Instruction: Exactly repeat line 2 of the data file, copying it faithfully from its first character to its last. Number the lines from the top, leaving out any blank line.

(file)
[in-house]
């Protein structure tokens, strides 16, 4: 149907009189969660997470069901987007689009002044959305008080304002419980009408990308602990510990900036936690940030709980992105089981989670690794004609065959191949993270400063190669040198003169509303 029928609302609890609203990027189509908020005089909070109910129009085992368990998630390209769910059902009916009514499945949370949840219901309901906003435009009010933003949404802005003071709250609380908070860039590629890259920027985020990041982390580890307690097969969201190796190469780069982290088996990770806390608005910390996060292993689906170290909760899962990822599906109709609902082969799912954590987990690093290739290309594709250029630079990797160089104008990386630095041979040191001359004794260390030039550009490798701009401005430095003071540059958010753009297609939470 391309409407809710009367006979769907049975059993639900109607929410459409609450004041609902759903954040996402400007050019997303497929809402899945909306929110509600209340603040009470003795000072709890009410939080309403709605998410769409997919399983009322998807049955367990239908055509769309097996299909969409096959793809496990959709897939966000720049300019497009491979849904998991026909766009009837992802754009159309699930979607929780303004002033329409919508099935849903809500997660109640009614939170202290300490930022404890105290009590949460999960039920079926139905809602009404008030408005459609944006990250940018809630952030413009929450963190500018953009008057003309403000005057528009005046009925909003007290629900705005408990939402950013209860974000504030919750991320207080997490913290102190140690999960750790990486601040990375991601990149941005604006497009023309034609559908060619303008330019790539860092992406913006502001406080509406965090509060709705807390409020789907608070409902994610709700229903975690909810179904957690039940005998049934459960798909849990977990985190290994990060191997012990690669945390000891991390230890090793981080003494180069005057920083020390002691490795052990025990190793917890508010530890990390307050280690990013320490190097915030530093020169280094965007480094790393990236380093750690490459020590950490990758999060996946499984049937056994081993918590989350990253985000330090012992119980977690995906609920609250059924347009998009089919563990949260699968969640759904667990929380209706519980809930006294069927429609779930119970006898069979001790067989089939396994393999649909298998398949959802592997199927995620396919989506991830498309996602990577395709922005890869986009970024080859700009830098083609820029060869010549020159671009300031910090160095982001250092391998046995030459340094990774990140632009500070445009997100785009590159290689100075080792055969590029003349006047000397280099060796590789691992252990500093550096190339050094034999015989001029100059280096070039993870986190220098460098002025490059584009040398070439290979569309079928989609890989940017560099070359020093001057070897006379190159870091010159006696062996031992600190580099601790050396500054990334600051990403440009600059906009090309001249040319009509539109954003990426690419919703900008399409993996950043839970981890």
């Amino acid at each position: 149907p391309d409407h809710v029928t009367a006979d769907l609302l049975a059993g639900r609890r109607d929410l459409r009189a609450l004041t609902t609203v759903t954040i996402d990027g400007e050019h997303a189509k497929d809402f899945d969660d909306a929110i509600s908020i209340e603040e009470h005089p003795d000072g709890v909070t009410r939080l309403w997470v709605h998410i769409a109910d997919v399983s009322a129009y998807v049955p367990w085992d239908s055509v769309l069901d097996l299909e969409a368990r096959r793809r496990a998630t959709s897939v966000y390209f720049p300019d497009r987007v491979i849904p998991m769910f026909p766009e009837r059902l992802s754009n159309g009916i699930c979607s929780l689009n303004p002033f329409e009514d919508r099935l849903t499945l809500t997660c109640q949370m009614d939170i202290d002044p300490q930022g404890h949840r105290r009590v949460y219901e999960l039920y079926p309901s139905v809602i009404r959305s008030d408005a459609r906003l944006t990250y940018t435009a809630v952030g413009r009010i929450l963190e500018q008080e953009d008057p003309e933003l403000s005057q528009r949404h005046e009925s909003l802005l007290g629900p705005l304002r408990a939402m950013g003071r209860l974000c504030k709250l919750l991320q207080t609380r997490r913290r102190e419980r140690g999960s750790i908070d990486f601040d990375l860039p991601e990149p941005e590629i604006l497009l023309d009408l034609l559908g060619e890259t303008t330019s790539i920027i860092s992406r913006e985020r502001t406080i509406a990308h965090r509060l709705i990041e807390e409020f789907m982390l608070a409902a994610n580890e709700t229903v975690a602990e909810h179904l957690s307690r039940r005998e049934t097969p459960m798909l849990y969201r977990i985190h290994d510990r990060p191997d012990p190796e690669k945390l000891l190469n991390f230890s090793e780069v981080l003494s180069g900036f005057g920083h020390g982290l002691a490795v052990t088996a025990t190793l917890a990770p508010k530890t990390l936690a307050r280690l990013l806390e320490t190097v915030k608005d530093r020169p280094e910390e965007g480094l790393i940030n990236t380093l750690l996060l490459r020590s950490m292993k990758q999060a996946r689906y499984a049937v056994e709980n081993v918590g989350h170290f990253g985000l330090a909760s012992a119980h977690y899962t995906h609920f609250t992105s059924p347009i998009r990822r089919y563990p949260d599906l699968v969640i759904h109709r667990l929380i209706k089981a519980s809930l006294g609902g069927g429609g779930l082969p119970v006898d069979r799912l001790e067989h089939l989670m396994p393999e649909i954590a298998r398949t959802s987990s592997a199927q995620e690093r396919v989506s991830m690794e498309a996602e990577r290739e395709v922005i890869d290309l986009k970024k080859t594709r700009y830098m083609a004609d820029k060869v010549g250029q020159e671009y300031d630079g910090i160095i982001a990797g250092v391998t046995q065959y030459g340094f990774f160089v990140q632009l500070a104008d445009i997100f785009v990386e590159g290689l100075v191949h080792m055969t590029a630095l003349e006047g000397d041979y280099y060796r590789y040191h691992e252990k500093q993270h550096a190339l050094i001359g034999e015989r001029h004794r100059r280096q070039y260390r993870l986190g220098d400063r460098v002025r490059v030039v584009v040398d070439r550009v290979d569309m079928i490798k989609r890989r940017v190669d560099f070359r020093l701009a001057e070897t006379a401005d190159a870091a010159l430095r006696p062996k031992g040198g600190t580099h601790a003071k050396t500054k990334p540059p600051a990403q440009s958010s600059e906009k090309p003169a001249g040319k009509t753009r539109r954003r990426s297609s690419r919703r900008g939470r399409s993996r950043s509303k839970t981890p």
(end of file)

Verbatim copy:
């Protein structure tokens, strides 16, 4: 149907009189969660997470069901987007689009002044959305008080304002419980009408990308602990510990900036936690940030709980992105089981989670690794004609065959191949993270400063190669040198003169509303 029928609302609890609203990027189509908020005089909070109910129009085992368990998630390209769910059902009916009514499945949370949840219901309901906003435009009010933003949404802005003071709250609380908070860039590629890259920027985020990041982390580890307690097969969201190796190469780069982290088996990770806390608005910390996060292993689906170290909760899962990822599906109709609902082969799912954590987990690093290739290309594709250029630079990797160089104008990386630095041979040191001359004794260390030039550009490798701009401005430095003071540059958010753009297609939470 391309409407809710009367006979769907049975059993639900109607929410459409609450004041609902759903954040996402400007050019997303497929809402899945909306929110509600209340603040009470003795000072709890009410939080309403709605998410769409997919399983009322998807049955367990239908055509769309097996299909969409096959793809496990959709897939966000720049300019497009491979849904998991026909766009009837992802754009159309699930979607929780303004002033329409919508099935849903809500997660109640009614939170202290300490930022404890105290009590949460999960039920079926139905809602009404008030408005459609944006990250940018809630952030413009929450963190500018953009008057003309403000005057528009005046009925909003007290629900705005408990939402950013209860974000504030919750991320207080997490913290102190140690999960750790990486601040990375991601990149941005604006497009023309034609559908060619303008330019790539860092992406913006502001406080509406965090509060709705807390409020789907608070409902994610709700229903975690909810179904957690039940005998049934459960798909849990977990985190290994990060191997012990690669945390000891991390230890090793981080003494180069005057920083020390002691490795052990025990190793917890508010530890990390307050280690990013320490190097915030530093020169280094965007480094790393990236380093750690490459020590950490990758999060996946499984049937056994081993918590989350990253985000330090012992119980977690995906609920609250059924347009998009089919563990949260699968969640759904667990929380209706519980809930006294069927429609779930119970006898069979001790067989089939396994393999649909298998398949959802592997199927995620396919989506991830498309996602990577395709922005890869986009970024080859700009830098083609820029060869010549020159671009300031910090160095982001250092391998046995030459340094990774990140632009500070445009997100785009590159290689100075080792055969590029003349006047000397280099060796590789691992252990500093550096190339050094034999015989001029100059280096070039993870986190220098460098002025490059584009040398070439290979569309079928989609890989940017560099070359020093001057070897006379190159870091010159006696062996031992600190580099601790050396500054990334600051990403440009600059906009090309001249040319009509539109954003990426690419919703900008399409993996950043839970981890």